“The future is bright”: How reconciliation is helping rebuild Rwanda

“Genocide made me a widow,” says Marie Uwiragiye, a resident of the village of Muti in the Rubavu district of Rwanda’s Western Province, who lost her husband and six siblings during the 1994 genocide against the Tutsi. She recalls living in fear of her neighbours in the years afterwards. “I was always scared of them,” she says. “It was impossible to sleep. I was always getting headaches and constant palpitations. In brief, I had no peace.”

Jean Baptiste Ndisetse lives in the neighbouring village of Nyakabanda. He served 23 years in prison for his role in the atrocities, including involvement in the killing of Marie’s family members. “I was imprisoned because of my role in the genocide against Tutsi,” he says. “After my release, I was ashamed and not free in my own mind. I could not join others in the community and instead used to hide.”

Marie Uwiragiye at her home in Rubavu. Photo: Simon Hilditch/International Alert.

7 April 2024 marked 30 years since the beginning of the events that redefined Rwanda. Over the course of just 100 days, an estimated one million Tutsis were killed. To this day, communities across the country continue to grapple with the implications of the genocide, just like Marie and Jean Baptiste in Rubavu.

Rwandan society had been left shattered by the effects of the genocide. The killings had left tens of thousands of orphans and widows, many of whom had been victims of rape and sexual abuse, the majority of whom were affected by serious trauma. Infrastructure had been destroyed, looting was commonplace, and the economy was in ruins. Two thirds of the population had been left displaced.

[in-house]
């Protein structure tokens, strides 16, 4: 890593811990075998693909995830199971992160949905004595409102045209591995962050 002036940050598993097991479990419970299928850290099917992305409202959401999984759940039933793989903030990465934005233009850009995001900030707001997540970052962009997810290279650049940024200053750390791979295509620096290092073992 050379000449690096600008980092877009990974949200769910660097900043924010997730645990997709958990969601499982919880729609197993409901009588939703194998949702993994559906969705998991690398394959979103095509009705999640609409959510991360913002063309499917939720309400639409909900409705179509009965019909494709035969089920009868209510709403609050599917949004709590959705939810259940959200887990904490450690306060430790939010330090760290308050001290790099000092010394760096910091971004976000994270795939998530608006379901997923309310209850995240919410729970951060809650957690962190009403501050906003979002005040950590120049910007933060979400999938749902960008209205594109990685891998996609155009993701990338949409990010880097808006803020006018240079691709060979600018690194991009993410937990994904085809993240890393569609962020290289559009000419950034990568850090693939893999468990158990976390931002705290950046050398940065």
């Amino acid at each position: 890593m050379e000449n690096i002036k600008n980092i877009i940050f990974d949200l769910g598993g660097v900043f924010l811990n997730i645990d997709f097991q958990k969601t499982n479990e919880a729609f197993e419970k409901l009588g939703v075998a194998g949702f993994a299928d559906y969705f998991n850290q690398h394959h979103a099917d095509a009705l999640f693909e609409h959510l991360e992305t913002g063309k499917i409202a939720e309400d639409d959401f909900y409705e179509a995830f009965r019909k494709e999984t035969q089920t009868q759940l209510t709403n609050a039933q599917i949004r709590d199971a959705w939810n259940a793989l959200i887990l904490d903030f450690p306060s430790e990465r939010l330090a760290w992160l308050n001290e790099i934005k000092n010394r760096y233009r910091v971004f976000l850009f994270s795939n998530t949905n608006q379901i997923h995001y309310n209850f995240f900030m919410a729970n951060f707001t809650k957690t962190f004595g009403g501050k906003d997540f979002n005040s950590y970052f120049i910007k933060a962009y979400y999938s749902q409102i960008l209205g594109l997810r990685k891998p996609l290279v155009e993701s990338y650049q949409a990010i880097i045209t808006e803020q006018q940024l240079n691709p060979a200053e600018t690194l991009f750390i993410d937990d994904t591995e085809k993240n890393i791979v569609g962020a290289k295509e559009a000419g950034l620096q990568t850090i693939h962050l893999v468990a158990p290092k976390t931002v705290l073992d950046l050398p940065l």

The physical and social reconstruction of Rwanda since then has been a long journey, which still has a long way to go. A devastated and divided country has placed unity, healing, reconciliation and reintegration among its defining principles. Communities, local authorities, NGOs and civil society groups have worked tirelessly to rebuild trust and process trauma, at individual and national levels.

International Alert’s USAID-funded Dufatanye Urumuri project is one such initiative. Run in partnership with the national association of trauma counsellors ARCT-Ruhuka, Urumuri, which means ‘the light’ in Kinyarwanda, seeks to promote resilience and social cohesion through the healing of historical wounds and the facilitation of open and inclusive dialogue.

Through group therapy, healing and reconciliation sessions, the Urumuri project develops the capacity of local leaders and organisations to discuss the legacy of genocide and address conflict drivers affecting communities today. Working closely with the Ministry of National Unity and Civic Engagement (MINUBUMWE), Alert and ARCT-Ruhuka support the reintegration of former genocidaires to help mitigate the tension and instability that their release might cause.

Marie Uwiragiye: “I was living in loneliness until the community facilitator invited me to join the therapy group.” Photo: Jean Baptiste Micomyiza/International Alert.

Jean Baptiste remembers the unease he felt at the prospect of reintegrating into the community after committing such heinous crimes and serving such a long sentence. After his release, he carried the weight of shame and fear of retribution, while Marie saw him only as her family’s assailant. He had tried to seek forgiveness during his incarceration, but true reconciliation had proved elusive – until, that is, they eventually joined the same therapy group.